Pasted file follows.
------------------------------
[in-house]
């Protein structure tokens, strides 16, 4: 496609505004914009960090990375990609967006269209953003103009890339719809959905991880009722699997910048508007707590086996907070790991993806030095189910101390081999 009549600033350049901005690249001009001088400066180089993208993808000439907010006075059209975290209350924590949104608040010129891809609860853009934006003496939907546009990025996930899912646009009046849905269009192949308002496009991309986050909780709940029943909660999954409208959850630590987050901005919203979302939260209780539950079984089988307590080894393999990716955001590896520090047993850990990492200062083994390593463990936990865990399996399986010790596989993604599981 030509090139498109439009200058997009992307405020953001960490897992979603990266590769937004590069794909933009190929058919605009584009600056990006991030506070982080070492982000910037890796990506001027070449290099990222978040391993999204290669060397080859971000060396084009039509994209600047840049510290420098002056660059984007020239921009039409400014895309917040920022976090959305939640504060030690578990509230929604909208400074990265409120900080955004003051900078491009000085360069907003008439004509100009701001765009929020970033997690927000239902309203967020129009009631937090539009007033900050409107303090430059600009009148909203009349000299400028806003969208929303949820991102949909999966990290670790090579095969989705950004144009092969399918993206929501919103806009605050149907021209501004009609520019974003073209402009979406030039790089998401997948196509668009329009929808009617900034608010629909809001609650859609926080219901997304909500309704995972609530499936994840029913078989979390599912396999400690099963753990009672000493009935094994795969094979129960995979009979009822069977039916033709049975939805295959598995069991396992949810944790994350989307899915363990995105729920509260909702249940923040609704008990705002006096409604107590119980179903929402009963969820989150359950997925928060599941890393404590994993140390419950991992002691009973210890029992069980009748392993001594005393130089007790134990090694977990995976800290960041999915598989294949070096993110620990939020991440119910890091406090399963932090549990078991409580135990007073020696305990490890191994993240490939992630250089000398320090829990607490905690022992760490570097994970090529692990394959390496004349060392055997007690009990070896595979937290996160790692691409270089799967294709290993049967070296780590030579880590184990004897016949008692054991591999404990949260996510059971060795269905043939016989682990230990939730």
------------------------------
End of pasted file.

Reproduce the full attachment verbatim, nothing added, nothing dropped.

[in-house]
């Protein structure tokens, strides 16, 4: 496609505004914009960090990375990609967006269209953003103009890339719809959905991880009722699997910048508007707590086996907070790991993806030095189910101390081999 009549600033350049901005690249001009001088400066180089993208993808000439907010006075059209975290209350924590949104608040010129891809609860853009934006003496939907546009990025996930899912646009009046849905269009192949308002496009991309986050909780709940029943909660999954409208959850630590987050901005919203979302939260209780539950079984089988307590080894393999990716955001590896520090047993850990990492200062083994390593463990936990865990399996399986010790596989993604599981 030509090139498109439009200058997009992307405020953001960490897992979603990266590769937004590069794909933009190929058919605009584009600056990006991030506070982080070492982000910037890796990506001027070449290099990222978040391993999204290669060397080859971000060396084009039509994209600047840049510290420098002056660059984007020239921009039409400014895309917040920022976090959305939640504060030690578990509230929604909208400074990265409120900080955004003051900078491009000085360069907003008439004509100009701001765009929020970033997690927000239902309203967020129009009631937090539009007033900050409107303090430059600009009148909203009349000299400028806003969208929303949820991102949909999966990290670790090579095969989705950004144009092969399918993206929501919103806009605050149907021209501004009609520019974003073209402009979406030039790089998401997948196509668009329009929808009617900034608010629909809001609650859609926080219901997304909500309704995972609530499936994840029913078989979390599912396999400690099963753990009672000493009935094994795969094979129960995979009979009822069977039916033709049975939805295959598995069991396992949810944790994350989307899915363990995105729920509260909702249940923040609704008990705002006096409604107590119980179903929402009963969820989150359950997925928060599941890393404590994993140390419950991992002691009973210890029992069980009748392993001594005393130089007790134990090694977990995976800290960041999915598989294949070096993110620990939020991440119910890091406090399963932090549990078991409580135990007073020696305990490890191994993240490939992630250089000398320090829990607490905690022992760490570097994970090529692990394959390496004349060392055997007690009990070896595979937290996160790692691409270089799967294709290993049967070296780590030579880590184990004897016949008692054991591999404990949260996510059971060795269905043939016989682990230990939730």